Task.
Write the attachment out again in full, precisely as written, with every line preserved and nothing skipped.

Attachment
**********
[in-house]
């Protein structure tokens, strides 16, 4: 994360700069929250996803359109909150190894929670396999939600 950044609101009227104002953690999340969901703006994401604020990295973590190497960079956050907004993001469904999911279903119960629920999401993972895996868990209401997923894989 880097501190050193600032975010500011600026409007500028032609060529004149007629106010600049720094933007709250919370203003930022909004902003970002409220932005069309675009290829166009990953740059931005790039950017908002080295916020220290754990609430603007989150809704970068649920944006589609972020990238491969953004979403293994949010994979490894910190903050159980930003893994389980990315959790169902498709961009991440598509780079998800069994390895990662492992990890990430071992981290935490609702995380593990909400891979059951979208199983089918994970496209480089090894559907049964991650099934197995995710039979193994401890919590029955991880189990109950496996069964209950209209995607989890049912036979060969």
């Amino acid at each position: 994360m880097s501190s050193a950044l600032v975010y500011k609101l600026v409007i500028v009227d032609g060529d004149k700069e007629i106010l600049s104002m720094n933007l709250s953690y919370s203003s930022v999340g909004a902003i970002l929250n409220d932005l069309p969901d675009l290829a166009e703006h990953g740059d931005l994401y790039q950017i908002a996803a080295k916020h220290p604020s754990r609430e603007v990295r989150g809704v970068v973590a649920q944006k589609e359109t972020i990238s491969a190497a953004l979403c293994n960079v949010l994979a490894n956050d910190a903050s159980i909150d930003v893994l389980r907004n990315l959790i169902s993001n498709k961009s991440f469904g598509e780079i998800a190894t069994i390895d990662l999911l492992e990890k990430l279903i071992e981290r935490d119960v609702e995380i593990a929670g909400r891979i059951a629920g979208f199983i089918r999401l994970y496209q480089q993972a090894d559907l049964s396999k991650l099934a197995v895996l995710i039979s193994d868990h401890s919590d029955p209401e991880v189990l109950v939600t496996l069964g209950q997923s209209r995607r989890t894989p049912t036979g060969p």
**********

[in-house]
């Protein structure tokens, strides 16, 4: 994360700069929250996803359109909150190894929670396999939600 950044609101009227104002953690999340969901703006994401604020990295973590190497960079956050907004993001469904999911279903119960629920999401993972895996868990209401997923894989 880097501190050193600032975010500011600026409007500028032609060529004149007629106010600049720094933007709250919370203003930022909004902003970002409220932005069309675009290829166009990953740059931005790039950017908002080295916020220290754990609430603007989150809704970068649920944006589609972020990238491969953004979403293994949010994979490894910190903050159980930003893994389980990315959790169902498709961009991440598509780079998800069994390895990662492992990890990430071992981290935490609702995380593990909400891979059951979208199983089918994970496209480089090894559907049964991650099934197995995710039979193994401890919590029955991880189990109950496996069964209950209209995607989890049912036979060969």
């Amino acid at each position: 994360m880097s501190s050193a950044l600032v975010y500011k609101l600026v409007i500028v009227d032609g060529d004149k700069e007629i106010l600049s104002m720094n933007l709250s953690y919370s203003s930022v999340g909004a902003i970002l929250n409220d932005l069309p969901d675009l290829a166009e703006h990953g740059d931005l994401y790039q950017i908002a996803a080295k916020h220290p604020s754990r609430e603007v990295r989150g809704v970068v973590a649920q944006k589609e359109t972020i990238s491969a190497a953004l979403c293994n960079v949010l994979a490894n956050d910190a903050s159980i909150d930003v893994l389980r907004n990315l959790i169902s993001n498709k961009s991440f469904g598509e780079i998800a190894t069994i390895d990662l999911l492992e990890k990430l279903i071992e981290r935490d119960v609702e995380i593990a929670g909400r891979i059951a629920g979208f199983i089918r999401l994970y496209q480089q993972a090894d559907l049964s396999k991650l099934a197995v895996l995710i039979s193994d868990h401890s919590d029955p209401e991880v189990l109950v939600t496996l069964g209950q997923s209209r995607r989890t894989p049912t036979g060969p």